Recordings show shooting in Niles happened quickly
NILES — Audio recordings of Niles police and dispatchers communicating in the moments before a man was shot and killed by police officers indicate the encounter turned deadly seconds after officers on foot spotted him.
Police were looking for Matthew Burroughs after a court official reported being struck by his car, and officers feared Burroughs’ car would hit them, the recordings indicate.
The audio recordings, provided Wednesday by Niles police Chief Jay Holland, indicate the officers requested an ambulance seconds after the shots were fired. They also include information dispatchers shared with Niles police officers when Burroughs left the Niles Municipal Court building Jan. 2.
A probation officer was struck by the door of Burroughs’ car as he left the court parking lot, leaving before officers could arrive to arrest him on two active warrants, according to Holland.
Burroughs “started the car and attempted to put the car into reverse, with the probation officer behind the still-open car door. Burroughs managed to get the car in reverse and accelerated, striking the probation officer with the still-open door as he backed up,” according to a statement provided by Holland.
Burroughs, 35, died in his car of multiple gunshot wounds not long after police went to his apartment complex, 53 Royal Mall, to find him.
At 2:33 p.m., the first officers to respond to the apartment complex were walking up to Burroughs’ building. Then, Burroughs pulled into the parking lot with a cruiser behind him, according to Holland’s statement.
At 2:34 p.m. and 30 seconds, an officer tells a dispatcher the man just pulled into the apartment complex. Seconds later, an officer states, “I don’t know if he is going to stop, man.”
Burroughs’ vehicle was driving toward the officers, Holland said. The officers “perceived a threat to their safety and fired their service weapons,” Holland said.
At 2:34 p.m. and 51 seconds, some of the audio is unclear at first, but then an officer states, “Send an ambulance.” No gunshots are heard on the recordings.
A dispatcher asks an ambulance service to respond and shortly after an officer states, “Radio, we need a squad. All of the officers are good. He is not.”
There was no weapon on Burroughs, and police never said there was, Holland said. But the responding officers felt he was using his car as a weapon, Holland said.
The names of the officers are being withheld until the city’s law director, Philip Zuzulo, gives an opinion to the department on whether the two officers’ names should be released before the completion of an investigation being conducted by the Ohio Bureau of Criminal Investigation, Holland said. The two officers are on paid administrative leave.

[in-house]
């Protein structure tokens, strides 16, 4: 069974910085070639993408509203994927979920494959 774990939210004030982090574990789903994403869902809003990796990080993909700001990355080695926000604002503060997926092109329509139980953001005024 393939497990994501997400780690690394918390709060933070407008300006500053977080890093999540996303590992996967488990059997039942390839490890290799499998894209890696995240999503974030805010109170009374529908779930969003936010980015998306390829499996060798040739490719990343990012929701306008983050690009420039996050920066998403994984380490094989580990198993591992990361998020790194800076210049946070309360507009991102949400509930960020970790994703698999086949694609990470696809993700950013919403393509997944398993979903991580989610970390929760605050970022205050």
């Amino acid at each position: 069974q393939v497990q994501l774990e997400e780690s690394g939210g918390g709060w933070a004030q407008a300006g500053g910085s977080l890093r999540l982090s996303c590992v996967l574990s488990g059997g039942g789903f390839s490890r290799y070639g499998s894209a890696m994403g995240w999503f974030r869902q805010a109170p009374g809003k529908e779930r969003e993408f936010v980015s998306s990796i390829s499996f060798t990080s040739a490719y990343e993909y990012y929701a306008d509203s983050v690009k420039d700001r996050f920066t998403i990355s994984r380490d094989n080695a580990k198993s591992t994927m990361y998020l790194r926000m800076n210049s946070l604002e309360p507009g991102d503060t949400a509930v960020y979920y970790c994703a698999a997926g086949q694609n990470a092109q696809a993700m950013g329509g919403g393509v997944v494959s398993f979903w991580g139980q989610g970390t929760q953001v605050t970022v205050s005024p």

Messages left with Zuzulo at his law office and at the city’s law office were not immediately returned Wednesday. Zuzulo replaced Terry Swauger, who started a job Jan. 2 as a magistrate at the Trumbull County Family Court.
At the completion of the BCI investigation, the Trumbull County prosecutor will decide how to handle the case, Holland said, noting the department has complied with all of BCI’s requests.
Holland said all police officers at the department receive the same annual training as other Ohio police officers through the Ohio Peace Officer Training Academy and the department’s use-of-force standards have been given an Ohio Collaborative Law Enforcement Agency certification.
The department hasn’t had a high percentage of use-of-force incidents, Holland said. In 2018, there were 15,320 calls officers responded to, and force was used nine times, he said.
The last two times a Niles police officer fired a gun at a person, it was white men — killing one in 2012 and injuring one in 2018 — Holland said in response to claims on social media that the department is more likely to use force against black men like Burroughs.
Police Capt. John Marshall said the department is thankful the officers in the department have body cameras. The officers at the scene Jan. 2 were wearing working body cameras. The footage is unlikely to be released until the completion of the investigation, which is expected to take months.
Holland said counseling services have been offered to the officers involved.
“There is no officer that goes out to work and says, ‘I want to get involved in a fatal encounter.’ No officer wants that, none that I’ve worked with in 20-plus years,” Holland said. “This affects the officer’s life for the rest of his life. It affects the community’s life, and no officer sets out to get involved in these types of situations. They react to what is presented to them.”
The loss of life is regrettable, Holland said.
“Nobody wanted any of this to happen,” Holland said.